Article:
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US military veterans endorse Transcendental Meditation for PTSD
by Global Good News staff writer
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9 November 2010
Great inroads have been made over the last few months in offering Transcendental Meditation to military veterans with PTSD, thanks in part to the leadership of two veterans practising the technique.
Mr Jerry Yellin, a World War II veteran who has practised Transcendental Meditation since 1975, recently had an article published titled 'Healing the Hidden Wounds of War'. The article appeared in 'On Patrol', a magazine published by a nonprofit organization serving the US military at home and abroad.
The article details his traumatic experiences as a fighter pilot in the Pacific, and the profound benefits he gained from Transcendental Meditation, which helped alleviate the depression, unhappiness, and loneliness he had been feeling ever since his service.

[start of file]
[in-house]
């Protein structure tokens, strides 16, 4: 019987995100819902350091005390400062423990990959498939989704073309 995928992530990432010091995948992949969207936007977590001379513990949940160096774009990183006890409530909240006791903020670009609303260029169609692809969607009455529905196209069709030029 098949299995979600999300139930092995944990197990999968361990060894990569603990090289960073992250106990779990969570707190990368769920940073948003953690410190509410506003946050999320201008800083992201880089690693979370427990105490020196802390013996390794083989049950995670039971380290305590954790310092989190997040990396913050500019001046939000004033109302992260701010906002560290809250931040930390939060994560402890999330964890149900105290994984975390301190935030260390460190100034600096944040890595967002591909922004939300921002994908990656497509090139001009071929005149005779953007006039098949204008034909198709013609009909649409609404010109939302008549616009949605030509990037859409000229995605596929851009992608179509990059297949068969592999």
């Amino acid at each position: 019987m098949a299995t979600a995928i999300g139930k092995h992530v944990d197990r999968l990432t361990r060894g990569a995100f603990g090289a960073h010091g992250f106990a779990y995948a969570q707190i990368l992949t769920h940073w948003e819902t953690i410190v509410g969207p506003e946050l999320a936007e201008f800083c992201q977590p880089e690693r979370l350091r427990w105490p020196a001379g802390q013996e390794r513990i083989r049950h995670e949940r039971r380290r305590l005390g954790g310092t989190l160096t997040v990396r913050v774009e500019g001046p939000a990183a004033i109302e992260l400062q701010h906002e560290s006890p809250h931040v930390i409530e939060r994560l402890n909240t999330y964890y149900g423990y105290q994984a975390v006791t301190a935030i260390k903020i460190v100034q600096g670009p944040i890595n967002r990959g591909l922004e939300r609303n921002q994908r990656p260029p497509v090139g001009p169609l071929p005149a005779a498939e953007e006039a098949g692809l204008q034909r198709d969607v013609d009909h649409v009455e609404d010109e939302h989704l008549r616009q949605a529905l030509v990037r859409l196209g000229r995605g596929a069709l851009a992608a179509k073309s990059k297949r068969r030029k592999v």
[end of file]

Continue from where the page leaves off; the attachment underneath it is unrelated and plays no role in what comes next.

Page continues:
In the article, Mr Yellin, who is now 86, reflects that after just a few months of practising Transcendental Meditation, his life became meaningful again, and has since brought him lasting peace and contentment. He also notes a worrisome projection made by several organizations—that up to 25 per cent of those who have served in the military since 2001 may seek treatment for PTSD. He expresses his hopes that TM can benefit all suffering from this disorder, just as it did for him.
Both Mr Yellin and another military veteran, Ed Schloman, have been working in conjunction with Dr Sarina Grosswald, who has been spearheading research on the mental health benefits of Transcendental Meditation, to bring the programme to as many PTSD sufferers as possible.
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